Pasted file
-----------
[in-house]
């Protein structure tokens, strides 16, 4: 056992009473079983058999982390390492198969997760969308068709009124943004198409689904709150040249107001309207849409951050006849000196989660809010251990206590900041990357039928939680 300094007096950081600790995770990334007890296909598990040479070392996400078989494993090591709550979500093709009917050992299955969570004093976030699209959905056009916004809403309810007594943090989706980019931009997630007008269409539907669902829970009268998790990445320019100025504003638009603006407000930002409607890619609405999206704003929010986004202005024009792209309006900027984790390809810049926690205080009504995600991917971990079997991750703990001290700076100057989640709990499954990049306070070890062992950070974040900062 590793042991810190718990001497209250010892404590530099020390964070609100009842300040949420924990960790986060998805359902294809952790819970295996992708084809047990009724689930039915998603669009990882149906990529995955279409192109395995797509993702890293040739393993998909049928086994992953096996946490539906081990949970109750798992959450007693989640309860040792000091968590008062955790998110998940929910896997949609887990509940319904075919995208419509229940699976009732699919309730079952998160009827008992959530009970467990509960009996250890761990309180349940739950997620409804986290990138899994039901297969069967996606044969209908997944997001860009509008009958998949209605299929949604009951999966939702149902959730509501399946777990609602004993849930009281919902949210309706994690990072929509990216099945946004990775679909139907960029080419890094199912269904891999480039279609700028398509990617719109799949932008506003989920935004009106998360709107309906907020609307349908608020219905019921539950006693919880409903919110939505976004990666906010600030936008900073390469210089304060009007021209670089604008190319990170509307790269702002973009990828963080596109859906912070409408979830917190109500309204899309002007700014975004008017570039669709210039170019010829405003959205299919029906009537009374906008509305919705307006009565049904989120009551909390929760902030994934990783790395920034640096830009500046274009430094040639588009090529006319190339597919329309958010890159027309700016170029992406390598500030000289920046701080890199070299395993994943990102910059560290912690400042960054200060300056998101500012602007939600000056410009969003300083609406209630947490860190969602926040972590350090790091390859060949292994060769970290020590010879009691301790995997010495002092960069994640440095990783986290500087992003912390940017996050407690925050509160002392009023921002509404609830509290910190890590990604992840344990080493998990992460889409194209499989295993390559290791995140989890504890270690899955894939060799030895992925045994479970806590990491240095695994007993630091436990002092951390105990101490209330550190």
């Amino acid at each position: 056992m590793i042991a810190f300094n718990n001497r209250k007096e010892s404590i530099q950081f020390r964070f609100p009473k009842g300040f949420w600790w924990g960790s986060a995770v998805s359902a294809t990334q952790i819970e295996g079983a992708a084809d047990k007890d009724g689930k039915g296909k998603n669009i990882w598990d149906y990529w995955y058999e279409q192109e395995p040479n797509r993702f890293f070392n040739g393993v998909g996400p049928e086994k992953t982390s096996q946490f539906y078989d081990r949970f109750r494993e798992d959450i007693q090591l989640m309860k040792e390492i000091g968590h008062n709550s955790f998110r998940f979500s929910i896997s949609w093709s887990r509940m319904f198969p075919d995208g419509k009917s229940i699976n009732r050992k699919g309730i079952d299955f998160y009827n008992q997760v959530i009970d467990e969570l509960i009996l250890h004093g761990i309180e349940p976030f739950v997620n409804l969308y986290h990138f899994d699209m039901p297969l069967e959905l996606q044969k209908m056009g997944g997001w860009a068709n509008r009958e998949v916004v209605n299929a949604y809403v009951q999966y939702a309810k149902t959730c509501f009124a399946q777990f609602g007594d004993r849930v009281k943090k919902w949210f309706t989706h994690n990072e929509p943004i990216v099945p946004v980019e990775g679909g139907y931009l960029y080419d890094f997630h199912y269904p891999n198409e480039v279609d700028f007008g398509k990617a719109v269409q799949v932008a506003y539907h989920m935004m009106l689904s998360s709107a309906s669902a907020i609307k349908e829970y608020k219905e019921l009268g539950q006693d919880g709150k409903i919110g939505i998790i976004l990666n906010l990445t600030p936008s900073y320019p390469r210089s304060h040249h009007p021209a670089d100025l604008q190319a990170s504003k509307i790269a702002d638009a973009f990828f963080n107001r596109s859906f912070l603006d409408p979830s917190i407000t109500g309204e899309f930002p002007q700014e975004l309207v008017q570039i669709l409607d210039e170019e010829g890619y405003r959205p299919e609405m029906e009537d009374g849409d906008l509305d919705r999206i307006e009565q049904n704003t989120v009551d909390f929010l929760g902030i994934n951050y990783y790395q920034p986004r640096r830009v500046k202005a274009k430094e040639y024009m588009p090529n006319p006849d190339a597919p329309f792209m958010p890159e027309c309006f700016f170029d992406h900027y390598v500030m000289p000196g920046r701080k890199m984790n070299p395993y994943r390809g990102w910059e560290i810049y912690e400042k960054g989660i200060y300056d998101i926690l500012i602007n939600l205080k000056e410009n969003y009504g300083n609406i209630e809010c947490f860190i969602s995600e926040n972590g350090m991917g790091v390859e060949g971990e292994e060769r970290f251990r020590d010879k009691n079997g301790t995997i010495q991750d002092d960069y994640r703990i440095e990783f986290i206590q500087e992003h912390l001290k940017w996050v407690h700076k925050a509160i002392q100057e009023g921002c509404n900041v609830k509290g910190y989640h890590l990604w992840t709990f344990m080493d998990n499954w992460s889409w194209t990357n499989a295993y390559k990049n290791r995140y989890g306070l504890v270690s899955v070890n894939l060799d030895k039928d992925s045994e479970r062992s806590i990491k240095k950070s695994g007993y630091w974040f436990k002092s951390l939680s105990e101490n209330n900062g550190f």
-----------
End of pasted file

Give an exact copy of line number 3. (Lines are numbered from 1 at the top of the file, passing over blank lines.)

């Amino acid at each position: 056992m590793i042991a810190f300094n718990n001497r209250k007096e010892s404590i530099q950081f020390r964070f609100p009473k009842g300040f949420w600790w924990g960790s986060a995770v998805s359902a294809t990334q952790i819970e295996g079983a992708a084809d047990k007890d009724g689930k039915g296909k998603n669009i990882w598990d149906y990529w995955y058999e279409q192109e395995p040479n797509r993702f890293f070392n040739g393993v998909g996400p049928e086994k992953t982390s096996q946490f539906y078989d081990r949970f109750r494993e798992d959450i007693q090591l989640m309860k040792e390492i000091g968590h008062n709550s955790f998110r998940f979500s929910i896997s949609w093709s887990r509940m319904f198969p075919d995208g419509k009917s229940i699976n009732r050992k699919g309730i079952d299955f998160y009827n008992q997760v959530i009970d467990e969570l509960i009996l250890h004093g761990i309180e349940p976030f739950v997620n409804l969308y986290h990138f899994d699209m039901p297969l069967e959905l996606q044969k209908m056009g997944g997001w860009a068709n509008r009958e998949v916004v209605n299929a949604y809403v009951q999966y939702a309810k149902t959730c509501f009124a399946q777990f609602g007594d004993r849930v009281k943090k919902w949210f309706t989706h994690n990072e929509p943004i990216v099945p946004v980019e990775g679909g139907y931009l960029y080419d890094f997630h199912y269904p891999n198409e480039v279609d700028f007008g398509k990617a719109v269409q799949v932008a506003y539907h989920m935004m009106l689904s998360s709107a309906s669902a907020i609307k349908e829970y608020k219905e019921l009268g539950q006693d919880g709150k409903i919110g939505i998790i976004l990666n906010l990445t600030p936008s900073y320019p390469r210089s304060h040249h009007p021209a670089d100025l604008q190319a990170s504003k509307i790269a702002d638009a973009f990828f963080n107001r596109s859906f912070l603006d409408p979830s917190i407000t109500g309204e899309f930002p002007q700014e975004l309207v008017q570039i669709l409607d210039e170019e010829g890619y405003r959205p299919e609405m029906e009537d009374g849409d906008l509305d919705r999206i307006e009565q049904n704003t989120v009551d909390f929010l929760g902030i994934n951050y990783y790395q920034p986004r640096r830009v500046k202005a274009k430094e040639y024009m588009p090529n006319p006849d190339a597919p329309f792209m958010p890159e027309c309006f700016f170029d992406h900027y390598v500030m000289p000196g920046r701080k890199m984790n070299p395993y994943r390809g990102w910059e560290i810049y912690e400042k960054g989660i200060y300056d998101i926690l500012i602007n939600l205080k000056e410009n969003y009504g300083n609406i209630e809010c947490f860190i969602s995600e926040n972590g350090m991917g790091v390859e060949g971990e292994e060769r970290f251990r020590d010879k009691n079997g301790t995997i010495q991750d002092d960069y994640r703990i440095e990783f986290i206590q500087e992003h912390l001290k940017w996050v407690h700076k925050a509160i002392q100057e009023g921002c509404n900041v609830k509290g910190y989640h890590l990604w992840t709990f344990m080493d998990n499954w992460s889409w194209t990357n499989a295993y390559k990049n290791r995140y989890g306070l504890v270690s899955v070890n894939l060799d030895k039928d992925s045994e479970r062992s806590i990491k240095k950070s695994g007993y630091w974040f436990k002092s951390l939680s105990e101490n209330n900062g550190f």